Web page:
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Variation in laying date in relation to spring temperature in three species of tits (Paridae) and pied flycatchers Ficedula hypoleuca in southernmost Sweden

Author:
  • Hans Källander
  • Dennis Hasselquist
  • Anders Hedenström
  • Andreas Nord
  • Henrik G. Smith
  • Jan-Åke Nilsson
Publishing year: 2017-01
Language: English
Pages: 83-90
Publication/Series: Journal of Avian Biology
Volume: 48
Issue: 1
Document type: Journal article
Publisher: Federation of European Neuroscience Societies and Blackwell Publishing Ltd

Abstract english

This study documents the advancement of laying dates in three species of tits (Paridae) in southernmost Sweden during recent decades, and the absence of a similar response in the pied flycatcher Ficedula hypoleuca. It is based on several different nestbox studies; the oldest one starting in 1969. During 1969 to 2012, mean spring temperatures in the study area increased by between 0.06 and 0.08 °C per year, depending on the period considered. Great tits Parus major, blue tits Cyanistes caeruleus and marsh tits Poecile palustris, which generally start egg laying between the last week of April and the first week of May, all advanced laying date at a similar rate during the study period (0.25 days per year). This indicates that these species were similarly affected by increasing temperatures. When accounting for mean spring temperature variation, we still found an advancement of laying date over the study period, mostly due to such relationships among marsh and blue tits. This result could reflect ongoing microevolution favouring earlier laying, but could also be a result of other factors such as increased intra- or inter-specific competition for early breeding. Pied flycatchers, which generally lay during the third week of May, did not significantly advance the date of egg laying despite that the long-term trend in the increase in ambient temperature during the 30-day period preceding the start of egg laying was similar for pied flycatchers compared to the tit species.
This study documents the advancement of laying dates in three species of tits (Paridae) in southernmost Sweden during recent decades, and the absence of a similar response in the pied flycatcher Ficedula hypoleuca. It is based on several different nestbox studies; the oldest one starting in 1969. During 1969 to 2012, mean spring temperatures in the study area increased by between 0.06 and 0.08°C per year, depending on the period considered. Great tits Parus major, blue tits Cyanistes caeruleus and marsh tits Poecile palustris, which generally start egg laying between the last week of April and the first week of May, all advanced laying date at a similar rate during the study period (0.25 d yr–1). This indicates that these species were similarly affected by increasing temperatures. When accounting for mean spring temperature variation, we still found an advancement of laying date over the study period, mostly due to such relationships among marsh and blue tits. This result could reflect ongoing microevolution favouring earlier laying, but could also be a result of other factors such as increased intra- or inter-specific competition for early breeding. Pied flycatchers, which generally lay during the third week of May, did not significantly advance the date of egg laying despite that the long-term trend in the increase in ambient temperature during the 30-d period preceding the start of egg laying was similar for pied flycatchers compared to the tit species.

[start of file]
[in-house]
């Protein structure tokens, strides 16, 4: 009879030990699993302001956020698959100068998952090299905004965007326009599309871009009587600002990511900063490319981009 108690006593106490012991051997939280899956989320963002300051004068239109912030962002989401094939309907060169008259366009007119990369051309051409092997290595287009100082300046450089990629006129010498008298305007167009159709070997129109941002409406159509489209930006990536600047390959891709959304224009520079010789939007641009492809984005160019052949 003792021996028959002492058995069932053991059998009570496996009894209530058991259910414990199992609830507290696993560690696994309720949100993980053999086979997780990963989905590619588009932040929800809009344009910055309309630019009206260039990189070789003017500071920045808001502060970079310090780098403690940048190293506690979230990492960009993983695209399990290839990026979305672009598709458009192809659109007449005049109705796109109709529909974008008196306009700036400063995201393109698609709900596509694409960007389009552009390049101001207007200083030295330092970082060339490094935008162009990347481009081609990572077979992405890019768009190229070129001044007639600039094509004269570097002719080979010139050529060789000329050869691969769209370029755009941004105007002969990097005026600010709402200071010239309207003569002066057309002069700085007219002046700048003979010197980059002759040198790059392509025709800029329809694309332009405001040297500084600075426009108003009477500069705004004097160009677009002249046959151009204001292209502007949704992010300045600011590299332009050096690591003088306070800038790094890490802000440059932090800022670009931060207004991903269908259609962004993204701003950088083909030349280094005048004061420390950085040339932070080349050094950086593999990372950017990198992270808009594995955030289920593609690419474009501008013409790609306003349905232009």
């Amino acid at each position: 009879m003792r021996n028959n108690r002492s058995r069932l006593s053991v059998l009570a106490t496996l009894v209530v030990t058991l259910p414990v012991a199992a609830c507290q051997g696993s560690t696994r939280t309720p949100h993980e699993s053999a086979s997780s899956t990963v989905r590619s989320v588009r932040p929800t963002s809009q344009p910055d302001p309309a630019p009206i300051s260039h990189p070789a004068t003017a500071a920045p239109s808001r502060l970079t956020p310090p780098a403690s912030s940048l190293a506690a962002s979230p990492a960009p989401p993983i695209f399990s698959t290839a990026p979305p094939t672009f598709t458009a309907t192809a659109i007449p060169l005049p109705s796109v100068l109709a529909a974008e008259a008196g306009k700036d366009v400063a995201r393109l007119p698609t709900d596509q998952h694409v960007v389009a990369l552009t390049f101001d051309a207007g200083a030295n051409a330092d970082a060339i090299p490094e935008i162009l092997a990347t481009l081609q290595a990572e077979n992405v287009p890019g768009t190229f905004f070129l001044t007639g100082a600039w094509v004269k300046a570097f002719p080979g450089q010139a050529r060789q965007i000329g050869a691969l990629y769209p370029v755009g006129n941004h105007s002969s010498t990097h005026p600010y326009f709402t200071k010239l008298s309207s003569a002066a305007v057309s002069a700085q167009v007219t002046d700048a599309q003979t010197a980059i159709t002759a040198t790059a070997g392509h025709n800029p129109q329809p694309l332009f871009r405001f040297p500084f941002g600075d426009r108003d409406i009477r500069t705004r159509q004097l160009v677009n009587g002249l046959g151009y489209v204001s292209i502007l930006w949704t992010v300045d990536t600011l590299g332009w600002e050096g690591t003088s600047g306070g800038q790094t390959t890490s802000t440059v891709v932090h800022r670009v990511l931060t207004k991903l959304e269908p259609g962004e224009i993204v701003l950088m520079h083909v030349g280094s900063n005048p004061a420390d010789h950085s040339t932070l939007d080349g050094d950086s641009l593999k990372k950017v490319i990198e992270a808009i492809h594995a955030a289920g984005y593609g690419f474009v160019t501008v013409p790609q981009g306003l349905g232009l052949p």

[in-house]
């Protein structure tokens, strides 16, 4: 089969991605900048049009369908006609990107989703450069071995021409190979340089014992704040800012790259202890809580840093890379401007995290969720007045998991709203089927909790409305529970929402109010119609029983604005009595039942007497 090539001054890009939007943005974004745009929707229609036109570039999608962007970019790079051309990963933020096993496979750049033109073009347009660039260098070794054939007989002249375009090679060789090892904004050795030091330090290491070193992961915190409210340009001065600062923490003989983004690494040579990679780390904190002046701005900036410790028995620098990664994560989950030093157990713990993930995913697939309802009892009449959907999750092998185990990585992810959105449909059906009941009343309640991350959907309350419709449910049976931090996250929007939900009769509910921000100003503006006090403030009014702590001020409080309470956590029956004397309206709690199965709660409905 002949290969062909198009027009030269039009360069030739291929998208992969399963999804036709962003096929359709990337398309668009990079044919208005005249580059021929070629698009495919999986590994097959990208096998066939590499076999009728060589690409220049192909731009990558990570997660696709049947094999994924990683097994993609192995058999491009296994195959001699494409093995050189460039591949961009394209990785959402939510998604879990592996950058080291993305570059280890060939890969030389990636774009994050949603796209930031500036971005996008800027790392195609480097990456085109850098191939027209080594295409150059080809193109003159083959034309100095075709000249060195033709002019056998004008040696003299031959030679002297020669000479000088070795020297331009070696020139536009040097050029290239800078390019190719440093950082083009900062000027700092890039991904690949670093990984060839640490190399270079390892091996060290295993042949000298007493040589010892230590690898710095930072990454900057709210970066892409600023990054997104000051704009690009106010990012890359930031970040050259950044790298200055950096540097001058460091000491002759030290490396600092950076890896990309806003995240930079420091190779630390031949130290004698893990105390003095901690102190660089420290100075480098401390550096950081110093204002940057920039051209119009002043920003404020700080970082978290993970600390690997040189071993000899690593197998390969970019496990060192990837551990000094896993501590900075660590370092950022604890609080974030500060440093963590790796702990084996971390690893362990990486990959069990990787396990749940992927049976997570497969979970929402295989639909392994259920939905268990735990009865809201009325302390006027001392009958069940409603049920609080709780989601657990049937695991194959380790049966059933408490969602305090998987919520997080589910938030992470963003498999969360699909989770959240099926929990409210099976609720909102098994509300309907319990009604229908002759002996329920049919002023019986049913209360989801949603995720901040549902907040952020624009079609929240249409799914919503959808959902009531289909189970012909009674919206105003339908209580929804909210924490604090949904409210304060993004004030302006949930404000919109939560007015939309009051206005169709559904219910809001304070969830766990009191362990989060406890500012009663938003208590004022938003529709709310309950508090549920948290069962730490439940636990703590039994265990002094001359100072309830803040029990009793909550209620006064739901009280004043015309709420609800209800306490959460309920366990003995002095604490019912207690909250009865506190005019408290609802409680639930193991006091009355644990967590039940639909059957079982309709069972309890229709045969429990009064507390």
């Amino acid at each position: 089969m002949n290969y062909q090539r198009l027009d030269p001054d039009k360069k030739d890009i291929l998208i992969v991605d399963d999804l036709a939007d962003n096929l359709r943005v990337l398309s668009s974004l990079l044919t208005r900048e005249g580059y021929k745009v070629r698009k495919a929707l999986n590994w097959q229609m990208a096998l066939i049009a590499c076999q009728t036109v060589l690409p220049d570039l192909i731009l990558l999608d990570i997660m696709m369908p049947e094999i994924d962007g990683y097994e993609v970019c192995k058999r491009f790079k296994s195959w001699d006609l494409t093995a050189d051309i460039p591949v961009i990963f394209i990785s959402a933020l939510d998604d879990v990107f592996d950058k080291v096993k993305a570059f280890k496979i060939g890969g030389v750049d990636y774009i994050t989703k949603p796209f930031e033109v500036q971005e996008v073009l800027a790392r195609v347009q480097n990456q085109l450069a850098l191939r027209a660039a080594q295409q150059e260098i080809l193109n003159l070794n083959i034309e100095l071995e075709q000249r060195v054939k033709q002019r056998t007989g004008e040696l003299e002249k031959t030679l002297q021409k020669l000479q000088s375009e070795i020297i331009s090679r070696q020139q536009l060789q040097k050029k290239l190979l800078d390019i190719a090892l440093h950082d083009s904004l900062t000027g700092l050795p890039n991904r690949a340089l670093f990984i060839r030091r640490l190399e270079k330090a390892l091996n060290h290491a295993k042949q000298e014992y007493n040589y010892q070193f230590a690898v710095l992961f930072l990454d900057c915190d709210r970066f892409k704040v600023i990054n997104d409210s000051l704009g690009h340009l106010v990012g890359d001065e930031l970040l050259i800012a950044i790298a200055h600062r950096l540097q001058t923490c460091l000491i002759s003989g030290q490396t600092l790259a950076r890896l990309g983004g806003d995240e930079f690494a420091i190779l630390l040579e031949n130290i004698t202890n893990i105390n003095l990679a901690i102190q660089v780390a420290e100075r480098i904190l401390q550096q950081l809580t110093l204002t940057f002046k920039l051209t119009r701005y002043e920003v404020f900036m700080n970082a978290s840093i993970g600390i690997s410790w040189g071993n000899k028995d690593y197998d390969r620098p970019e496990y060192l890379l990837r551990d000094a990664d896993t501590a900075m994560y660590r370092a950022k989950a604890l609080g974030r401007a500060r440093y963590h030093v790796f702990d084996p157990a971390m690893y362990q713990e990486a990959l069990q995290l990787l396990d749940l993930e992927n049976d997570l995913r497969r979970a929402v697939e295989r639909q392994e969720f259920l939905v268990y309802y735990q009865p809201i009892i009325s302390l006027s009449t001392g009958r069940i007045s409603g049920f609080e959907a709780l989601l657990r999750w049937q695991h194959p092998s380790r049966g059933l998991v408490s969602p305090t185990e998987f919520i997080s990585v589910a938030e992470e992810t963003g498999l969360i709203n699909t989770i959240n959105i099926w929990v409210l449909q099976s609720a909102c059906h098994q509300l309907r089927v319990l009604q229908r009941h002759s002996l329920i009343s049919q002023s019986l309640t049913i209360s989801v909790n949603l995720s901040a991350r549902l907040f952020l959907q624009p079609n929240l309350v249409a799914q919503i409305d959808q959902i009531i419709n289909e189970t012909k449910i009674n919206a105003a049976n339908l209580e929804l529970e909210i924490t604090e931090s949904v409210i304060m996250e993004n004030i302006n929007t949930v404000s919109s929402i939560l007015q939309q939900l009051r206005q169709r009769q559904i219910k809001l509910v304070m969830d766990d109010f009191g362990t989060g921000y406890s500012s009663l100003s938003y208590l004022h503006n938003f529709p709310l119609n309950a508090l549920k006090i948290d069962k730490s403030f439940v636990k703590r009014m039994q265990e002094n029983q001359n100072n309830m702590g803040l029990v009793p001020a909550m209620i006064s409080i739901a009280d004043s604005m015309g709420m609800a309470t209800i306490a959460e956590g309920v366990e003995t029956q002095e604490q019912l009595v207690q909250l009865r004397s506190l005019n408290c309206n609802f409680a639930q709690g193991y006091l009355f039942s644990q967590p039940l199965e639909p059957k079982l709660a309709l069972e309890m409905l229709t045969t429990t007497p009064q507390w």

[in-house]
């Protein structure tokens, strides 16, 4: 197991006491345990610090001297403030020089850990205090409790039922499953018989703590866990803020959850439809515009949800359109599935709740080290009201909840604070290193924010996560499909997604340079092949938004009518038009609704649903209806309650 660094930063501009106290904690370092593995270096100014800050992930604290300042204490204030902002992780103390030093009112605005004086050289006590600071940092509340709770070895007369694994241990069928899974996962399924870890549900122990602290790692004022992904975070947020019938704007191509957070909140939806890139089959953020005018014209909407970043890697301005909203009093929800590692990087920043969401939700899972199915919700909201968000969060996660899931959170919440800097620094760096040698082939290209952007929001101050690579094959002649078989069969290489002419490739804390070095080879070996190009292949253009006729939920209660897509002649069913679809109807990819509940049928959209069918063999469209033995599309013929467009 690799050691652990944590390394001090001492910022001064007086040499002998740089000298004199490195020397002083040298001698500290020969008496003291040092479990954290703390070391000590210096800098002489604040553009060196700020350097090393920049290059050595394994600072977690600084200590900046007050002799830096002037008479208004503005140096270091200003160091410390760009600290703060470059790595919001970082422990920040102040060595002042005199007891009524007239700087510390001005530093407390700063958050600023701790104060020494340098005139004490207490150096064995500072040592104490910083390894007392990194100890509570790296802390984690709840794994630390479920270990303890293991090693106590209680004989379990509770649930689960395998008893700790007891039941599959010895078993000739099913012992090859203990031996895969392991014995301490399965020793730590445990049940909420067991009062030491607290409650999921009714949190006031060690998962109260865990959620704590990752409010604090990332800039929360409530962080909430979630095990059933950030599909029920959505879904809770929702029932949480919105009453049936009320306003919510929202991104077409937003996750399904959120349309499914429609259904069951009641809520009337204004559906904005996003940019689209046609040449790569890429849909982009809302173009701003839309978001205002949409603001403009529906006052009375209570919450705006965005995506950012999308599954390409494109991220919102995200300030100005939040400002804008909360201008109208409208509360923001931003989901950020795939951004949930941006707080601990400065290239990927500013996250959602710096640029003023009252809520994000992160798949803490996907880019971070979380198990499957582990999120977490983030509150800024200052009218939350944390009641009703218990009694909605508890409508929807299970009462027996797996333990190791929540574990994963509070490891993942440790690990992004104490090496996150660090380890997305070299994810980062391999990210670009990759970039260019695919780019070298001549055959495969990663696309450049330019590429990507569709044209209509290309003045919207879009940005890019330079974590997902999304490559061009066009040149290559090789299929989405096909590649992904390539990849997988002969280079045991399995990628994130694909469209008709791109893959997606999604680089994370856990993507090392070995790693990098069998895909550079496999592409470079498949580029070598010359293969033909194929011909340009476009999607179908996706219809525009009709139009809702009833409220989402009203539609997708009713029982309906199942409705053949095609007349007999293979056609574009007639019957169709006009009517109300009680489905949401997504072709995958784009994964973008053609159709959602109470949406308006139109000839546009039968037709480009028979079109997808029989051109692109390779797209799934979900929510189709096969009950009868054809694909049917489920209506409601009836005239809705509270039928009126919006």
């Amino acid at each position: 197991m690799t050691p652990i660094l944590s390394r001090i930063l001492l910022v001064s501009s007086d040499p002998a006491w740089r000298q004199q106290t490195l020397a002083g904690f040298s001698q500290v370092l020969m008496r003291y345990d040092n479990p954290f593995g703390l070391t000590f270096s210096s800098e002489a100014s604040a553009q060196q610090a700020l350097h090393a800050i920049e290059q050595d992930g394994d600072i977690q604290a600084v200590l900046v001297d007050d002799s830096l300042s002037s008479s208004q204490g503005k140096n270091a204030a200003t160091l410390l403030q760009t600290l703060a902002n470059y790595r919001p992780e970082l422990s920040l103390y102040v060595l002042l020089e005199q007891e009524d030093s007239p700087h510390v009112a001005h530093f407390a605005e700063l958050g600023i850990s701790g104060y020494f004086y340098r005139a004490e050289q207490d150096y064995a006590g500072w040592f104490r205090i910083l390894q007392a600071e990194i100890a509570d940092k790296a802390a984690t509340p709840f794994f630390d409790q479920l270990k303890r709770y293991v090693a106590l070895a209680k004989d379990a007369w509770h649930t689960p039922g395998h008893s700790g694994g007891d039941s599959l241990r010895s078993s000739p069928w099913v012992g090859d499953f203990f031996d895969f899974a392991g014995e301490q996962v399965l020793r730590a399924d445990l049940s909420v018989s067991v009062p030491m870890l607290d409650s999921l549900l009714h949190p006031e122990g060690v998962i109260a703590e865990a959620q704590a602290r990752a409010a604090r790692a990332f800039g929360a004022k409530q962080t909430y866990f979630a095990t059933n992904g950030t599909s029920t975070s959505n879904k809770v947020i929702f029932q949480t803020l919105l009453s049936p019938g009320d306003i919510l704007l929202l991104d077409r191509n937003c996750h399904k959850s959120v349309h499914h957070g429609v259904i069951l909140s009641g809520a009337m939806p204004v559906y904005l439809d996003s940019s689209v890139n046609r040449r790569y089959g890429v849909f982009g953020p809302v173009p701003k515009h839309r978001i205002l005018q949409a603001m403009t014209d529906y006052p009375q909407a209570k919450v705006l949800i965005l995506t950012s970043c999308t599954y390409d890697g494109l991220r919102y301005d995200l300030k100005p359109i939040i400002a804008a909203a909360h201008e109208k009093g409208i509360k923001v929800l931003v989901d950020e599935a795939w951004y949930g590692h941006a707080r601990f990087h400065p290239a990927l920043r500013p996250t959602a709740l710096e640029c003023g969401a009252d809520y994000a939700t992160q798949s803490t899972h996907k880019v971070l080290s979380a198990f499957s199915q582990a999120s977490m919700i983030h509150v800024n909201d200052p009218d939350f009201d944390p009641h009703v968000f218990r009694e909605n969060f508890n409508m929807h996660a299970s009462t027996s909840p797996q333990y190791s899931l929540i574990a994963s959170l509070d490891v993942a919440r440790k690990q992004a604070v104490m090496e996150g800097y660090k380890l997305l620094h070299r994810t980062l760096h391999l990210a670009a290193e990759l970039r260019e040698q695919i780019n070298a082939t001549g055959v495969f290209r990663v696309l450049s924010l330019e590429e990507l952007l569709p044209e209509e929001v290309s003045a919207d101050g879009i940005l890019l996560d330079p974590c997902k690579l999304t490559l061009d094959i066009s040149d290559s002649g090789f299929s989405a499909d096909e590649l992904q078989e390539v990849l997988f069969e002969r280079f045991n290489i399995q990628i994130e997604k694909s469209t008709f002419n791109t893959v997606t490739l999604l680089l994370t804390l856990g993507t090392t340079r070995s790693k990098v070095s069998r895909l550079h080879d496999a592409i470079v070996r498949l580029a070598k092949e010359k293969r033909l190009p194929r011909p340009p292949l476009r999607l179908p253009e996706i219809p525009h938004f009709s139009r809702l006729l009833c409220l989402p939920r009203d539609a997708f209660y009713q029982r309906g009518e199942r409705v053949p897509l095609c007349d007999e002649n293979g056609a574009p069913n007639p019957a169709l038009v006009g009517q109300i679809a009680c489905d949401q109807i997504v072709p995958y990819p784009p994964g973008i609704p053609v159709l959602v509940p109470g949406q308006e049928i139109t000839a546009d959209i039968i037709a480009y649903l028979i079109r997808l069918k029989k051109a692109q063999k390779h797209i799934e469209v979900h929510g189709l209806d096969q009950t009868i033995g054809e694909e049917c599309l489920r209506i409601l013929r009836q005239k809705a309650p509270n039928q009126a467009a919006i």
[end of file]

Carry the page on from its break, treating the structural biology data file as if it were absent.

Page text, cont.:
Keywords

  • Zoology
  • Evolutionary Biology
  • ornithology
  • birds
  • phenology
  • breeding start
  • reproduction
  • climate change
  • global warming
  • spring temperature

Other

Published
  • ISSN: 0908-8857
Henrik Smith
E-mail: henrik [dot] smith [at] biol [dot] lu [dot] se

Professor

Biodiversity

+46 46 222 93 79

+46 70 978 20 56

E-C313

50

Director

Centre for Environmental and Climate Research (CEC)

+46 46 222 93 79

+46 70 978 20 56

C313

Sölvegatan 37, Lund

50

Centre for Animal Movement Research
Evolutionary Ecology, Department of Biology
Ecology building S-223 62 Lund Sweden